But I would like to see it become more accepted for couples to take a whole new name, or for the man to take his wife’s. I would have liked to have found a name in our family histories and use that. 

It’s really only the English speaking world where this is the custom. Several places, women are actually required to keep their maiden name (Greece I believe, and I seem to recall that France also used to have this policy)

Post # 10
Member
3087 posts
Sugar bee

daffodils :  In Latin America, it’s not the tradition to change one’s last name. In fact, in my country, birth certificates and all other official documents must include the person’s mother’s and father’s last names.

Post # 11
Member
303 posts
Helper bee

daffodils :  in Italy too, your name has to match your birth certificate, and you can’t legally change it unless very specific circumstances. Children usually take the father’s last name. You can choose to legally add your mother’s last name to yours, but not your spouse’s. I’ve lived in Latin America and it was the same there, with the difference people always have two last names. Women do not drop their name nor add their spouse’s name to theirs.

I didn’t know it was custom in the US before coming to this site. Adressing  a woman as Mrs. Edward Gardiner would make me feel like I was in a Jane Austen’s novel lol.

Post # 12
Member
1553 posts
Bumble bee

I changed mine because I hated my maiden surname, so it was my decision because I simply wanted to change it. It took about two months to change over all my necessary documents.

Post # 13
Member
12484 posts
Sugar Beekeeper

I support a woman doing whatever she feels works best for her, whether changing her name, keeping it, having a spouse change the name, combining names  or inventing something new. 

When I got married I had a career, degrees, name recognition and a place of business and changed my name without anything I considered to be such an undue hassle. People all figured it out and adjusted. 

My main reason was in wanting to share a name with my husband and future children rather than be the only one in the family with a different name or making up something entirely new. Bottom line, it’s practical. It works.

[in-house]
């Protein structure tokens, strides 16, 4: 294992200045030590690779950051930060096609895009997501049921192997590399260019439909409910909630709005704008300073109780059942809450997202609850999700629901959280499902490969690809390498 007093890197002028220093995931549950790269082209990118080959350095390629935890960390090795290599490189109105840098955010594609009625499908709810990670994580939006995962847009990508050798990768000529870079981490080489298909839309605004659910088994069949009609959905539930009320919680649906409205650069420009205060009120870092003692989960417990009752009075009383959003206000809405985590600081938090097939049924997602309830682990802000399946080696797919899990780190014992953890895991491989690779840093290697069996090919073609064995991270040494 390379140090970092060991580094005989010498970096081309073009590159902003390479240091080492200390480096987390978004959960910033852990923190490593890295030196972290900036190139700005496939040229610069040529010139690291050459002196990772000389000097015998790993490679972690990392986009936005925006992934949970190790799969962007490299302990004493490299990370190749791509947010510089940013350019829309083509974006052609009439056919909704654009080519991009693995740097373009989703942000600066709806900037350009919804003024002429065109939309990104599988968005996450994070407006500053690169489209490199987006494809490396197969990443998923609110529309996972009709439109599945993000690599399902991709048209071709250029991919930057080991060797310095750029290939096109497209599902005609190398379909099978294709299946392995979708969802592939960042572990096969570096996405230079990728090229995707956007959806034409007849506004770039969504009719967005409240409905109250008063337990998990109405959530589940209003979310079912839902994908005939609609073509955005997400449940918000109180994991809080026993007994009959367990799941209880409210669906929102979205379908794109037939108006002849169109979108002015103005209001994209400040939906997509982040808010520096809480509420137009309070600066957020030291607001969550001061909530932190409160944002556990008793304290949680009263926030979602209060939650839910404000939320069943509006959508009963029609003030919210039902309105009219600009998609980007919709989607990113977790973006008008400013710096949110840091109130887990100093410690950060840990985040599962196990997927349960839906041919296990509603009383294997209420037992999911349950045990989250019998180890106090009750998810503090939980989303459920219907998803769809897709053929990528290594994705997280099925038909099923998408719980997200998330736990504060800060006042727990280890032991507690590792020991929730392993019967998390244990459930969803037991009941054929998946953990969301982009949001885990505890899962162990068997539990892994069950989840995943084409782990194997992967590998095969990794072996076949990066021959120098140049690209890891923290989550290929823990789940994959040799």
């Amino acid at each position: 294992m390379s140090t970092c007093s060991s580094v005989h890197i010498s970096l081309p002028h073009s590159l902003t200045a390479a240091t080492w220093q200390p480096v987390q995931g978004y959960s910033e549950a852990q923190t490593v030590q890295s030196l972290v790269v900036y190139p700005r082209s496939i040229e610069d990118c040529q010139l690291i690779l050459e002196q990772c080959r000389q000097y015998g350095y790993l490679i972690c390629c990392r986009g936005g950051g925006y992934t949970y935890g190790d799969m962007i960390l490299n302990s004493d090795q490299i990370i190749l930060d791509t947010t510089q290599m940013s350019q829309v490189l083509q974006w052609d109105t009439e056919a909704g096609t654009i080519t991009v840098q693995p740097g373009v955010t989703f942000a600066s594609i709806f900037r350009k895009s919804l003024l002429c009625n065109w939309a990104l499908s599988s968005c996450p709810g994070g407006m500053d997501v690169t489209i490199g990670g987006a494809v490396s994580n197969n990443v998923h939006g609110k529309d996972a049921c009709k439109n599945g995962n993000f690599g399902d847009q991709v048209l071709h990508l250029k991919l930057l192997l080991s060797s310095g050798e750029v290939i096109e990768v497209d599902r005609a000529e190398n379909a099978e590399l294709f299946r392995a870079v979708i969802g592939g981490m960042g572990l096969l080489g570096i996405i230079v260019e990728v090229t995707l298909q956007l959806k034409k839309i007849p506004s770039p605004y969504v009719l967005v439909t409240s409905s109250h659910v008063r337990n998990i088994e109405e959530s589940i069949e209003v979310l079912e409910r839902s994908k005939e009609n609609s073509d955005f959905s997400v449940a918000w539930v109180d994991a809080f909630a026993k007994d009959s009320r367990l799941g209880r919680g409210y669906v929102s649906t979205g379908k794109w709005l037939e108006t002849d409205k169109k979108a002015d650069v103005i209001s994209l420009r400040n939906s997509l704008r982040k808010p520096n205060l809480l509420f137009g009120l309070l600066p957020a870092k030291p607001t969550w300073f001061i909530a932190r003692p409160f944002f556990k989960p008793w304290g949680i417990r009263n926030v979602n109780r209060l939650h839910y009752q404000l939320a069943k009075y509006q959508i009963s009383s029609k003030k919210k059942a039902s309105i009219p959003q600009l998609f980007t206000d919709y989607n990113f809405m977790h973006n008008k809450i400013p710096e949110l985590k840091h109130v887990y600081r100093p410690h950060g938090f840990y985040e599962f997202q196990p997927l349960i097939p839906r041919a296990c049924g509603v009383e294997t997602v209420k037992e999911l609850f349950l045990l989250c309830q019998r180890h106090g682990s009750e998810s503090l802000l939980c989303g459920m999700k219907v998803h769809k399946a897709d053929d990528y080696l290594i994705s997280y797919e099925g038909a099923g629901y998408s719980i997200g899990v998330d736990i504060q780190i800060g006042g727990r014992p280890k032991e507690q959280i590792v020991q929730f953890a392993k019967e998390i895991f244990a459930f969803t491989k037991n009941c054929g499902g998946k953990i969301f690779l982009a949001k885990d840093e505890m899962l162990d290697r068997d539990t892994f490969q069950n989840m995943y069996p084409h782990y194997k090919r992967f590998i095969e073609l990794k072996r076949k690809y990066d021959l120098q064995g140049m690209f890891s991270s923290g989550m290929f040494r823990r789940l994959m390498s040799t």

Though deriving from a sexist tradition isn’t ideal, at this point I see it mostly as an option and an arbitrary standard that preserves at least some connection to the past and possibly the future. 

Post # 14
Member
634 posts
Busy bee

pinkglasses :   claroquesi :  interesting! On a similar note, I always liked the custom that a lot of Icelandic people follow with children – If “Peter” and “Jane” had children, the boys’ surname would be Petersson and the girls would be Janesdottir

Post # 15
Member
3526 posts
Sugar bee
  • Wedding: January 2021

mpelutere :  the legal name and work name thing is super common, and because your name matters in your line of work I think that is probably the right way to go for you. 

Good on you for taking the time and care to think it all through thoroughly. It’s very important that whatever decision you make is one that you will be content with for the rest of your life. It sounds like you’ve considered every consequence and every option and picked the one that works best for you. 

Myself, I am not legally changing my name because A) the hassle and B) I like my name. However, we are choosing not to have children and that is a key variable. If we were going to have kids, I would prefer that we all share a family name so we would need to consider our options for one of is changing our name or hyphenating. 

I do love his name too, and because his is a short name it’s easy to tack into my lengthier one. I think what I would like to do is keep my legal name but socially tack his on to the end of it. I’ve got 2.5 years to decide tho haha